The Bank of Greece projects that the developmental momentum of the Greek economy will persist in the coming years. According to the Monetary Policy Report for 2023-2024, the economy is expected to grow by 2.2% in 2024. This report, presented today by Governor Yannis Stournaras to the President of Parliament and the Cabinet, outlines a positive outlook for the Greek economy.

Beyond the forecasted 2.2% growth for 2024, the Bank of Greece anticipates the growth rate to accelerate to 2.5% in 2025, before slightly declining to 2.3% in 2026. Key drivers of this economic activity will be investments, private consumption, and exports, with public consumption expected to have a marginally negative impact.

Inflation, measured by the Harmonized Index of Consumer Prices (HICP), is projected to decrease significantly in the coming years. In 2024, inflation is expected to drop to 3.0%, down from 4.2% in 2023, driven by a significant reduction in energy prices and a decline in food inflation. In the medium term, inflation is expected to approach the ECB’s target of 2%, though it will remain slightly above this level.

Services inflation is predicted to be more persistent compared to other components, primarily due to expected increases in labor compensation. Core inflation is forecasted to decrease significantly, falling to 3.3% in 2024 and further to 2.4% in 2025, mainly due to the decline in non-energy industrial goods inflation.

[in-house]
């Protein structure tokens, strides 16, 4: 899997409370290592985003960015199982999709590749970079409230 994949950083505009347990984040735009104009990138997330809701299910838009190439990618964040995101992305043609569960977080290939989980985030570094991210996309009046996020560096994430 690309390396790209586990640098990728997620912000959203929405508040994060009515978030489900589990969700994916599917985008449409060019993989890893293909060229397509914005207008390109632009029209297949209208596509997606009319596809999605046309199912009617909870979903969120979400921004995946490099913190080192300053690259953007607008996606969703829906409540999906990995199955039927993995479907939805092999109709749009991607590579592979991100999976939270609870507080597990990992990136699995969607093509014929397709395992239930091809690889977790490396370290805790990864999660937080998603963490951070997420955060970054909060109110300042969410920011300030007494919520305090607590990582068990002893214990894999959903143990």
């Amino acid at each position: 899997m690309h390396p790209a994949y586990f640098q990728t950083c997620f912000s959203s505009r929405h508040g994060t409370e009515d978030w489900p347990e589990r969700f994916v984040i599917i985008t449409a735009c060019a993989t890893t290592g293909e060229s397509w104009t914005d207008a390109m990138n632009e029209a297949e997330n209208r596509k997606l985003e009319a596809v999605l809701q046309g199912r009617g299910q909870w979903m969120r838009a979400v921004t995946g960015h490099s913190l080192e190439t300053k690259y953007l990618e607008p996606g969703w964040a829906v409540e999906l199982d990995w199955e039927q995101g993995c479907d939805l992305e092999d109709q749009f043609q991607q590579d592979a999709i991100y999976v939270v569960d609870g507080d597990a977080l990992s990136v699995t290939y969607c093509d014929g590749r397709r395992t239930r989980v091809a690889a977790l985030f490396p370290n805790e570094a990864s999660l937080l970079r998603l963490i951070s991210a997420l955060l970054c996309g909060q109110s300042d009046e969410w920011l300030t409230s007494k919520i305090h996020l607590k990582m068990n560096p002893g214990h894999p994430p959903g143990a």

One of the challenges the Greek economy will continue to encounter is the persistent high public debt as a percentage of GDP, which despite having slightly decreased in recent years, still remains the highest in the European Union (EU).

Another challenge highlighted pertains to persistent weaknesses in the labor market. The report underscores that despite notable reductions in unemployment, both the overall unemployment rate and those for women and young people remain significantly above the EU average.

The risks surrounding the Bank of Greece’s forecasts for the growth of the Greek economy include, among others, the potential worsening of the geopolitical crisis in Ukraine and the Middle East and the consequent impacts on the international economic environment.

Other risks are the lower-than-expected absorption and disbursement rate of the Recovery and Resilience Facility (RRF) funds and delays in implementing reforms, which would slow down the process of enhancing the economy’s productivity and the competitiveness of businesses.